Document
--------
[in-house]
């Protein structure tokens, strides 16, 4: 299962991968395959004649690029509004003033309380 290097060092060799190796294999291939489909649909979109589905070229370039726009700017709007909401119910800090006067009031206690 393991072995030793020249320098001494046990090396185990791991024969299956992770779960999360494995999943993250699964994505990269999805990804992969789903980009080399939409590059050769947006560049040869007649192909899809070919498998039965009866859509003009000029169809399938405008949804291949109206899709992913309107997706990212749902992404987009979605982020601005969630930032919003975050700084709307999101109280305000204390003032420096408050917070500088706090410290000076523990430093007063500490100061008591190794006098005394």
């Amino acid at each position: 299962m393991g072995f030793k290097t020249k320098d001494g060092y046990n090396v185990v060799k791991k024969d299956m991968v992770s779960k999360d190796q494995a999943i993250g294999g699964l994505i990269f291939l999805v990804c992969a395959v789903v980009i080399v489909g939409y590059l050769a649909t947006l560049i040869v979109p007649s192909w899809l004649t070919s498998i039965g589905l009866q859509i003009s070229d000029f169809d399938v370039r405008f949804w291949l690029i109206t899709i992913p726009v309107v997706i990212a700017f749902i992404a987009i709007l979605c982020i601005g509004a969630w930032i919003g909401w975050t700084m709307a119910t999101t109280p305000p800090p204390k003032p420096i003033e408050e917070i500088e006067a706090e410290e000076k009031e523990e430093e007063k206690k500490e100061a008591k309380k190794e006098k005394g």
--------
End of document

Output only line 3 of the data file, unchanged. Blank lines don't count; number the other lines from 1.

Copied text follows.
């Amino acid at each position: 299962m393991g072995f030793k290097t020249k320098d001494g060092y046990n090396v185990v060799k791991k024969d299956m991968v992770s779960k999360d190796q494995a999943i993250g294999g699964l994505i990269f291939l999805v990804c992969a395959v789903v980009i080399v489909g939409y590059l050769a649909t947006l560049i040869v979109p007649s192909w899809l004649t070919s498998i039965g589905l009866q859509i003009s070229d000029f169809d399938v370039r405008f949804w291949l690029i109206t899709i992913p726009v309107v997706i990212a700017f749902i992404a987009i709007l979605c982020i601005g509004a969630w930032i919003g909401w975050t700084m709307a119910t999101t109280p305000p800090p204390k003032p420096i003033e408050e917070i500088e006067a706090e410290e000076k009031e523990e430093e007063k206690k500490e100061a008591k309380k190794e006098k005394g």